What To Make of Tampa’s Top Lawyer Advertising Spot
Today the news outlets are reporting that Tampa Bay holds the dubious distinction of the top place in the country for lawyer TV commercials. According to a study(pdf) performed by the U.S. Chamber of Commerce’s (which hates personal injury lawyers) think-tank, over an eight month period the Tampa Bay Area saw 164,781 lawyer ad “spots” – i.e. commercials. That’s a lot. Let’s run the numbers here, and assume that the commercials average 30 seconds.
164,781 commercials x 30 seconds = 4,943,430 seconds. That translates into 82,390.5 minutes. That’s also 1,373 hours and change. Or right about 57 days. So out of the 240 day period, lawyer ads ran on TV for 57 of them. That’s 23.75% of the time.
Why is this?
Many people (including the group that performed the study) say that the high advertising volume is a byproduct of a “soft market” for personal injury suits. This is kind of like saying you don’t advertise your ice delivery business in Antartica, you advertise in the Sahara Desert. According to this reasoning, personal injury lawyers buy a lot of commercials in areas where they get the best cases (biggest verdicts or settlements). I’ll talk more about whether or not this is true in a later post. Right now I want to talk about what enabled the ads themselves.
Keep in mind that demand in the market for personal injury lawyers is fixed. This creates what economists call a “zero sum” market for advertising. Personal injury lawyers can’t go out and try to create demand for their services by causing injuries. The demand for their services is fixed at the number of injured people, and the personal injury lawyers compete for those people’s business by advertising. If one firm gets 50% of those people, the most other lawyers can hope to get is part of the remaining 50%.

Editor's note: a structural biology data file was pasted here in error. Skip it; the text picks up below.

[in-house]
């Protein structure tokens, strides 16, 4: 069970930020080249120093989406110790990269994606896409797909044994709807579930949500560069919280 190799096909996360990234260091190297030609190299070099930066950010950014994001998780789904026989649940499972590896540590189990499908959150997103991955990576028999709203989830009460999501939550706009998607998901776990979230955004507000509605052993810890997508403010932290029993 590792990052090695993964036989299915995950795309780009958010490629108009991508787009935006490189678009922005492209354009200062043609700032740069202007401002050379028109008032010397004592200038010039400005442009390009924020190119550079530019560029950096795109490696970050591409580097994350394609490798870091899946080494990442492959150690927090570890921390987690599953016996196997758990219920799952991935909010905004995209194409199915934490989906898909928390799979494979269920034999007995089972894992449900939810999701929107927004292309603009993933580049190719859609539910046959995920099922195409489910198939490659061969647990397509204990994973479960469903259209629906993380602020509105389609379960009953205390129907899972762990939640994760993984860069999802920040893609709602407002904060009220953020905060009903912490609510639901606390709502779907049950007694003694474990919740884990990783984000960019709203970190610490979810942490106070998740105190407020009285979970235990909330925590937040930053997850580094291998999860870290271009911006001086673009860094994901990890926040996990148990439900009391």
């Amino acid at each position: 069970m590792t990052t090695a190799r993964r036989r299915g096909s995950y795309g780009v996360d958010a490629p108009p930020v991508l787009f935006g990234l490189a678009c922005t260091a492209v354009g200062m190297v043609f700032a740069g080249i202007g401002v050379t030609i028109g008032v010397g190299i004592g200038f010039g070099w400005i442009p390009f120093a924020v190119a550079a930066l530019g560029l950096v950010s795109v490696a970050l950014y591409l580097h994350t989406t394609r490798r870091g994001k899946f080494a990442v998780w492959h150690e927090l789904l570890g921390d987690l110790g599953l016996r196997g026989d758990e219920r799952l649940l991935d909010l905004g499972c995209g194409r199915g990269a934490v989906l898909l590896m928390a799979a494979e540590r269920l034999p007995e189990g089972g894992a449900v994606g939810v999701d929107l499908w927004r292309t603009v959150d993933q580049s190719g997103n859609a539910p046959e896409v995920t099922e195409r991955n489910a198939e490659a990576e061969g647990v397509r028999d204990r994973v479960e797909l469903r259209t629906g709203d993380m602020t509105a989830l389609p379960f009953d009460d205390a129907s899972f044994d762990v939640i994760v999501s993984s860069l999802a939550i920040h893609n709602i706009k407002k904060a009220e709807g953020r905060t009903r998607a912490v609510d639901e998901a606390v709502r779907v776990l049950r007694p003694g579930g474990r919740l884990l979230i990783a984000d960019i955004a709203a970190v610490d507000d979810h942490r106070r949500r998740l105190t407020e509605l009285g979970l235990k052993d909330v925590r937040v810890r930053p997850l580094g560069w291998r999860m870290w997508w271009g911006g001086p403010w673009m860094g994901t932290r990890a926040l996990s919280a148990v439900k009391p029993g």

Lawyers didn’t always have the ability to advertise. State bar associations prohibited any lawyer ads until the U.S. Supreme Court decision in Bates v State Bar of Arizona, where the Supreme Court found that the blanket prohibition on advertising violated the First Amendment. State bars have mostly tried to keep a tight rein ever since, but the courts are slowly lifting lawyer advertising restrictions one at a time.
It could be that the longstanding advertising restrictions combined with the zero-sum nature of the market have created a scenario where only a few large firms have the war chests to roll out large-scale lowest common denominator ads. It’s a world that the bar associations themselves created through a byzantine set of nearly incomprehensible regulations. An old professor of mine was recently quoted in the newspaper with a good example of this:
To illustrate how the rules are set up to benefit corporate lawyers, Atkinson described a scenario:
There’s a wreck on the highway and the driver of one car is injured.
Two lawyers approach.
One offers to help the driver get his medical bills paid by the person responsible for causing the wreck.
The other lawyer represents the person who just ran the driver off the road. He wants to persuade the driver to sign a release form absolving his client.
The lawyer who wanted to help would be violating ethics rules, Atkinson said. The other lawyer would be in the clear.
“It’s just bizarre,” Atkinson said. “They’re trying to restrict lawyers’ access to clients as much as they can. They don’t like personal injury lawyers.
The bar associations try to regulate lawyer advertising through very hyper-specific rules – you can’t telegraph people with legal problem X, but you can with legal problem Y (yes, really). You can say you practice in the area of X, but you can’t say you are an “expert” in that area. If you do solicit clients with legal problem Y directly, you have to maintain a physical office and provide that address. No wonder lawyers go for the lowest common denominator that reaches the most people and stays mostly inside the lane created by the bar associations. By creating the byzantine set of advertising rules the state bar associations forced lawyers into lowest common denominator ads.